Islamic State Executes Female Journalist in Raqqa On Charges of Espionage

Washington, D.C.

Independent citizen journalist Ruqia Hassan was brutally executed by the Islamic State (ISIS/ISIL) on charges of “espionage” in the jihadist group’s de facto capital Raqqa, Syria, reportedly marking what has been described as the first capital punishment of a woman for reporting within the terrorist organization’s territory, according to fellow citizen journalists.

Hassan, a 30 year-old Kurd from Raqqa, is the fifth journalist focused on covering ISIS reported killed since October, according to the non-profit Syria Direct, self-described as a journalism organization that covers Syria and trains aspiring Syrian and American journalists.

Abu Mohammed, founder of the underground citizen journalism campaign called Raqqa is Being Slaughtered Silently, indicated that Hassan foreshadowed her death.

“I’m in Raqqa and I received death threats, and when ISIS (arrests) me and kills me it’s ok because they will cut my head and I have dignity it’s better than I live in humiliation with ISIS,” declared Hassan among some of her last words, according to the activist group’s founder.

Citizen journalists reportedly voiced solidarity with Hassan, a Kurdish journalist from Raqqa better known by her nom de guerre “Nisan Ibrahim,” discussing about her death on Facebook over the weekend.

Via her Facebook page, Hassan wrote about life under ISIS rule. The Islamic State, also known as IS, has imposed strict Islamic law, sharia, in the territory it has conquered.

Hassan “often reported on airstrikes in Raqqa as they happened,” Furat al-Wafaa from Raqqa is Being Slaughtered Silently, told Syria Direct.

“She participated in all of the revolution’s protests, from the earliest street demonstrations against the regime up until recent protests against IS,” noted the non-profit news outlet. “Ruqia continuously challenged IS and often reported on airstrikes on Raqqa as they happened. Her execution is the first time IS has carried out the death penalty against a female citizen journalist.”

Although it remains unknown specifically when the execution occurred, CNN, citing social media accounts of Raqqa-based citizen journalists, reported that Hassan was murdered sometime late in 2015.

Syria Direct pointed out that the fallen journalist’s “social media reporting abruptly stopped on July 21, 2015,” adding that “at some point between July and December, Hassan disappeared from Raqqa city.”

Hassan’s relatives were just recently informed by ISIS of her execution on alleged charges of “espionage.”

Citing Syrian opposition Arabic-language media, Syria Direct revealed that the journalist’s family learned of Hassan’s execution Monday.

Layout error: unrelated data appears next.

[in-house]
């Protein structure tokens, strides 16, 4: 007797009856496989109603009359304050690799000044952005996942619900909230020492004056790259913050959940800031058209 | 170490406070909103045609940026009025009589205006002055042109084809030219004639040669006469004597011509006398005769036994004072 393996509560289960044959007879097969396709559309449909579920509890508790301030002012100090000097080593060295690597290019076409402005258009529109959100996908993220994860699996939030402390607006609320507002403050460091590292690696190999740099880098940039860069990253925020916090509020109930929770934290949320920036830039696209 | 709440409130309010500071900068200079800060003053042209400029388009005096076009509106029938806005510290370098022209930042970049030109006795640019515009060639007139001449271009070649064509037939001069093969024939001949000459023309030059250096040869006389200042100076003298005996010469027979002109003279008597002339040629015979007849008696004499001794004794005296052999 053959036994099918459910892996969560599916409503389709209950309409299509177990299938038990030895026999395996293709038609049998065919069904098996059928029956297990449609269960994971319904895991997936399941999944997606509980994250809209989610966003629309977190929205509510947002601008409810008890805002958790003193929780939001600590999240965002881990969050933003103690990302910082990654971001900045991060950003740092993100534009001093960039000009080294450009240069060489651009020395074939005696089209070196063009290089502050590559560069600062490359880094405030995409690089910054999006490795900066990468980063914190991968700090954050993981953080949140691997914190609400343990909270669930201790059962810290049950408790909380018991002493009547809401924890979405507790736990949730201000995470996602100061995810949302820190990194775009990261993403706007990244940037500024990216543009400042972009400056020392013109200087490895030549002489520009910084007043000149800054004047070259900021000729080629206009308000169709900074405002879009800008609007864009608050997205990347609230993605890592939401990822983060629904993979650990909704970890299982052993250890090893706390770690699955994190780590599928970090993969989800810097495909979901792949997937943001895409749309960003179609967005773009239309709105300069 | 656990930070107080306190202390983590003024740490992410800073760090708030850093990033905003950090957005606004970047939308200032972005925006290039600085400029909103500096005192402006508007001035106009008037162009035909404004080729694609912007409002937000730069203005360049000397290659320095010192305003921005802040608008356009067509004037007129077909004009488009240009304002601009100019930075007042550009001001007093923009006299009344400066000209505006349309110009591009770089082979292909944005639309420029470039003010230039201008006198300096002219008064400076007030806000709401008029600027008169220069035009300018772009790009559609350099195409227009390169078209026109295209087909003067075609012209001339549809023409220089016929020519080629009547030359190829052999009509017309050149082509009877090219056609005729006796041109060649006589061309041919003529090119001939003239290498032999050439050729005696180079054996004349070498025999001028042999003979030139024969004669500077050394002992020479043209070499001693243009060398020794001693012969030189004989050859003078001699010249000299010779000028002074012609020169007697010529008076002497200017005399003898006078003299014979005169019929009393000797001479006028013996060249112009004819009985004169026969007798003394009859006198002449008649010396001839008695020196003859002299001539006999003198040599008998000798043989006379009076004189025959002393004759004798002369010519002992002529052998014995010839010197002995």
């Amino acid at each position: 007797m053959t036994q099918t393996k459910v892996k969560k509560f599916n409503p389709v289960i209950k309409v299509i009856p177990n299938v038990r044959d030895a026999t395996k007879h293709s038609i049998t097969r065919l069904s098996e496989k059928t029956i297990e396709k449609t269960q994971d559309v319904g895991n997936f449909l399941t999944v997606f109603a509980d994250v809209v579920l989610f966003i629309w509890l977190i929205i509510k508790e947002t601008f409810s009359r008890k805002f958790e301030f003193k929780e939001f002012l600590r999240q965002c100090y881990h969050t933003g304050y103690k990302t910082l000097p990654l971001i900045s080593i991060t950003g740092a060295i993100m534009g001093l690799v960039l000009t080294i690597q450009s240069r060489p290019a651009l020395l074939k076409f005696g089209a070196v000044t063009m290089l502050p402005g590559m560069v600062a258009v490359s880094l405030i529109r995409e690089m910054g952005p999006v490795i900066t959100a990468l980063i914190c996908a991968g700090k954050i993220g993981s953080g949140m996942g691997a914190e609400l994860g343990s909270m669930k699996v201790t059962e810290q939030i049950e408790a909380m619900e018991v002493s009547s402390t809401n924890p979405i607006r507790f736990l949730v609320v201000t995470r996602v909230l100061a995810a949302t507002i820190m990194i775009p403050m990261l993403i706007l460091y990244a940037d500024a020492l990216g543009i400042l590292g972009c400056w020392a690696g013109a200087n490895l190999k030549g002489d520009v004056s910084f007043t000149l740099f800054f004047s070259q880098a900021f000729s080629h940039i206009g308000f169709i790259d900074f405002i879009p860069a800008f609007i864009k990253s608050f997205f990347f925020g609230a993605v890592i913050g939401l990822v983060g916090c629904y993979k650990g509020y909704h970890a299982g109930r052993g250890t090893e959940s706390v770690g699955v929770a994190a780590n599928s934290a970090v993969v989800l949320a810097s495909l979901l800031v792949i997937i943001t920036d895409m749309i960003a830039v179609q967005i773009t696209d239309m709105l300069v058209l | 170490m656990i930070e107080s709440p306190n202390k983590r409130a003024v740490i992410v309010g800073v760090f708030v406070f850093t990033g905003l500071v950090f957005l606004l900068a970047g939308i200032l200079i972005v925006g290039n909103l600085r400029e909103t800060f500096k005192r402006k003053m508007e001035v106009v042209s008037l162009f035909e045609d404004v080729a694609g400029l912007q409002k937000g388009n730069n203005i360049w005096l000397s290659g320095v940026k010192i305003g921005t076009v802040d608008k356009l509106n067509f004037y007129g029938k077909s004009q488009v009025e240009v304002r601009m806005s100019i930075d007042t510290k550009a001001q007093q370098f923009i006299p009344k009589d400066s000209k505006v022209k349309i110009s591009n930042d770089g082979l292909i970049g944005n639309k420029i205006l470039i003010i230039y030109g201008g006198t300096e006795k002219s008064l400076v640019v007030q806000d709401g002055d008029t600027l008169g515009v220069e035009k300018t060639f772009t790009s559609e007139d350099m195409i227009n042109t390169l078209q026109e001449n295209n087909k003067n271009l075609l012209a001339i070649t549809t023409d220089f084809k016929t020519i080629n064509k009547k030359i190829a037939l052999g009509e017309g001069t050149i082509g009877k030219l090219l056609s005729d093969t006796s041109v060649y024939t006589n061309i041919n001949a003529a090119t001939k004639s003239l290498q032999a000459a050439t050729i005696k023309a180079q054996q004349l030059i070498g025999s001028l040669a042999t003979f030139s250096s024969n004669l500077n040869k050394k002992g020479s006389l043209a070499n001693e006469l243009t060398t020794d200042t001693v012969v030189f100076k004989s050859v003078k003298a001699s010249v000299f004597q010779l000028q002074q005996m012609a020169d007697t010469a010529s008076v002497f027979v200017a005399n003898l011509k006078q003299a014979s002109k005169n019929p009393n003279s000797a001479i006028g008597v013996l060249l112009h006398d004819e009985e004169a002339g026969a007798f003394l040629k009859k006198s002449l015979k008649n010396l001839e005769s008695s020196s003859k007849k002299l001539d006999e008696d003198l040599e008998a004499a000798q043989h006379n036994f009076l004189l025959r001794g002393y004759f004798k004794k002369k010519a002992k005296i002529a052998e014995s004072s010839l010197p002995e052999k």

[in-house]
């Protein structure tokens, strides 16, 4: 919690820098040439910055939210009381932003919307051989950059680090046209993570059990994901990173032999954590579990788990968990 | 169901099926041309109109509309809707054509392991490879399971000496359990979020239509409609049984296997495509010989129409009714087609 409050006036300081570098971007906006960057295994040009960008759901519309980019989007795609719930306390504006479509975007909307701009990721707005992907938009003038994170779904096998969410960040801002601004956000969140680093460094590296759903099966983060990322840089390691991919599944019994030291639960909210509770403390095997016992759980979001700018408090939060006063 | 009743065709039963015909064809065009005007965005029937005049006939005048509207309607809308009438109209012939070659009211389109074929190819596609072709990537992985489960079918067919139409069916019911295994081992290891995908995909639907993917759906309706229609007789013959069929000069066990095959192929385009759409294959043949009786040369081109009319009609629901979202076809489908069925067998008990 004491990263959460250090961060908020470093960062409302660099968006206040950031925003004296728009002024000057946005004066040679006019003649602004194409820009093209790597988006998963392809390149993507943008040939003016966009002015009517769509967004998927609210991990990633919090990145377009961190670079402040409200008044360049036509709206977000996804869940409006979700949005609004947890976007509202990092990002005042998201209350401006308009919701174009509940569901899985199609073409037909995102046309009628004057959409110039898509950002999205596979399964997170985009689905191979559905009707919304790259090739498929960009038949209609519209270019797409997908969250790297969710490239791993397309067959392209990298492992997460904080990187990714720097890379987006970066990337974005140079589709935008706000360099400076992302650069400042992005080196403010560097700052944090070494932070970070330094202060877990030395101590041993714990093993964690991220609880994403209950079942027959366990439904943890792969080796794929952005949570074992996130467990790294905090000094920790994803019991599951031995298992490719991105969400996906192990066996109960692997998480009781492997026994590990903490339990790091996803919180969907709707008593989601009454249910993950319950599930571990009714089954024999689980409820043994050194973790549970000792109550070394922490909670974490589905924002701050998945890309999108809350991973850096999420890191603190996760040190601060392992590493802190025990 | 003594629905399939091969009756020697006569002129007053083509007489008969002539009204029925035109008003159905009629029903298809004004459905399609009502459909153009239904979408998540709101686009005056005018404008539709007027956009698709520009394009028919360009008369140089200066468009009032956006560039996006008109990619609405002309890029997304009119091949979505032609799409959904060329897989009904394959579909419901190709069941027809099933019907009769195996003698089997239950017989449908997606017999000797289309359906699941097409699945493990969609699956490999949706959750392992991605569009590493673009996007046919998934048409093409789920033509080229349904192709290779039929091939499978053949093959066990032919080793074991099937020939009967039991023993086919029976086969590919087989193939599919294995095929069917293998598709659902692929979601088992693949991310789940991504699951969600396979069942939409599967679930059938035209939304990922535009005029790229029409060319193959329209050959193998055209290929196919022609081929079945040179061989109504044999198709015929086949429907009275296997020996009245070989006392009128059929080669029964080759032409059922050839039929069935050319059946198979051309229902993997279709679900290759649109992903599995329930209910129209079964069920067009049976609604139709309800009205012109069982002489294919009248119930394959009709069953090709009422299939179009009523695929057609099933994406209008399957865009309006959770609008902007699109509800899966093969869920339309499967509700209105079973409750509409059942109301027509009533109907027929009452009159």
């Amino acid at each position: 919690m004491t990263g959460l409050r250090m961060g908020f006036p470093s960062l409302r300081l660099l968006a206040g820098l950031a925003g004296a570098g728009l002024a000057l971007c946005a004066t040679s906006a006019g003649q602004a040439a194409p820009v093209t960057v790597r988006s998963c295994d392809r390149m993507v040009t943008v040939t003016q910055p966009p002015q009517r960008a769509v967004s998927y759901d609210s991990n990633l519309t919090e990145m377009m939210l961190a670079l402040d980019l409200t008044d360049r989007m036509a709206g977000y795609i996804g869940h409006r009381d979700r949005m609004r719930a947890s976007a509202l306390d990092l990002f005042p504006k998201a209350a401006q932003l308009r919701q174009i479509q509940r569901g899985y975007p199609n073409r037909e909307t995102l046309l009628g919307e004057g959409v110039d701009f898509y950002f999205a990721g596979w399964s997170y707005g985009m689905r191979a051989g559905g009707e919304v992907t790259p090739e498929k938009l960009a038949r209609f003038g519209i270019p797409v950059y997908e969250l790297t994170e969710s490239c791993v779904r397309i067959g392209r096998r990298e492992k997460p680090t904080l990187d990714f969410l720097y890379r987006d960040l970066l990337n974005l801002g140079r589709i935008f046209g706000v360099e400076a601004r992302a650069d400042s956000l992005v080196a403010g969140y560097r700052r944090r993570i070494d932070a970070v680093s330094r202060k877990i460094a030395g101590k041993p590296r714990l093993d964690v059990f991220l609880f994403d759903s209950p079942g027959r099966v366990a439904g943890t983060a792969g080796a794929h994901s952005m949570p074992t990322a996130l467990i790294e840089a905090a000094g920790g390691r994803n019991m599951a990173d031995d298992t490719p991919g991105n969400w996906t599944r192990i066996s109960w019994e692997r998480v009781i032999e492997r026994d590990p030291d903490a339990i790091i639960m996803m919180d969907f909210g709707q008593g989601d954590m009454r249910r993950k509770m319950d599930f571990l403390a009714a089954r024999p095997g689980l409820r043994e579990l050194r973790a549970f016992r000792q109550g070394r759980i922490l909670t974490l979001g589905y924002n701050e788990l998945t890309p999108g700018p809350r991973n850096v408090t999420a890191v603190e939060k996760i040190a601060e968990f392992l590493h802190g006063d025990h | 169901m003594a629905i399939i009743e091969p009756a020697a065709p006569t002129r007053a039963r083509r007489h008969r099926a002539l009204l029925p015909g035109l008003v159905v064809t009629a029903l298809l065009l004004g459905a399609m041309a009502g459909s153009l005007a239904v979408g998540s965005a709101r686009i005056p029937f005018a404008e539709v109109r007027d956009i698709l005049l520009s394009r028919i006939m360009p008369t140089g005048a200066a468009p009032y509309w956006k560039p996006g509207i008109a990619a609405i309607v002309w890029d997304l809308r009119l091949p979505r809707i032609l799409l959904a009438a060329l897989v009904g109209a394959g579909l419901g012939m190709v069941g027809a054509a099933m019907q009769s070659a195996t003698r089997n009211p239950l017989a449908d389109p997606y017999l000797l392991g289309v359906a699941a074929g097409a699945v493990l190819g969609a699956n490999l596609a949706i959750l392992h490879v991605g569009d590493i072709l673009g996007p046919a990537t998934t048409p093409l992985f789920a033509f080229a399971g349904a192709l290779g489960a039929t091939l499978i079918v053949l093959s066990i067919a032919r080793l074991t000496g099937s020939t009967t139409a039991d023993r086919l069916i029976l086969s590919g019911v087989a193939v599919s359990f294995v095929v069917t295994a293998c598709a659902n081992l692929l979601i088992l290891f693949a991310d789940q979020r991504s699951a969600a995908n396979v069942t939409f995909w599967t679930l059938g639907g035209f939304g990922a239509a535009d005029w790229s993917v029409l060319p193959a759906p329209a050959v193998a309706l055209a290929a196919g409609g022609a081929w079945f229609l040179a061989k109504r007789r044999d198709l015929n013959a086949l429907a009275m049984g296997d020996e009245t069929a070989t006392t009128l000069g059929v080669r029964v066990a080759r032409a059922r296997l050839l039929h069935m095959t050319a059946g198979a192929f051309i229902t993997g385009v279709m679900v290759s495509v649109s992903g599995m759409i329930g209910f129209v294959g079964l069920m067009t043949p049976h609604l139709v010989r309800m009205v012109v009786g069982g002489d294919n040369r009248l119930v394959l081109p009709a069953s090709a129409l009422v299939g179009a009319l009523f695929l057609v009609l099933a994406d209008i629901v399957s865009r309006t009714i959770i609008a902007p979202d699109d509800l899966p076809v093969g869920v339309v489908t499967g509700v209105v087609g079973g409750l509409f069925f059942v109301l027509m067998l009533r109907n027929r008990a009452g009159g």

“In one of her last posts, which was a response to an IS decision to ban Wi-Fi hotspots in Raqqa city, Ruqia showed a capacity for joking about the conditions citizen journalists work under in IS-held territories,” acknowledged Syria Direct.

“Go ahead and cut off the internet, our messenger pigeons won’t complain,” she reportedly posted on social medial on July 20.

Asked what ISIS seeks “to achieve from executing citizens and journalists who they accuse of working with foreign media,” Syria Direct responded, “IS always wants to keep the sword hovering over the people’s necks. They want their fighters and supporters to know that the Islamic State is capable of taking revenge against those who speak against them.”

CNN reported that Hassan came from a Kurdish family from the town of Kobane in Syria, along the country’s border with Turkey, adding that the family moved to Raqqa.

Syria Direct noted that Hassan took advantage of residing in a country where education was open to women, studying philosophy at the University of Aleppo.

“She wanted a free and democratic Syria, and joined opposition protests in Raqqa in 2011,” reported CNN. “Then ISIS arrived, and she had to go underground, as did so many activists for whom the ideals of the Syrian revolution were the opposite of what ISIS’ caliphate offered.”

ISIS is known for perpetrating atrocities, including beheadings, against journalists.

The France-based non-profit called Reporters Without Borders designated territories controlled by ISIS as the world’s most dangerous area for reporters.

In 2014, Syria was the deadliest place for journalists, followed by Eastern Libya where “carrying a camera or a press card takes a lot of courage,” according to the group. In third place was Balochistan, Pakistan. ISIS has established a presence in and around Syria, Libya, and the Afghanistan-Pakistan border region.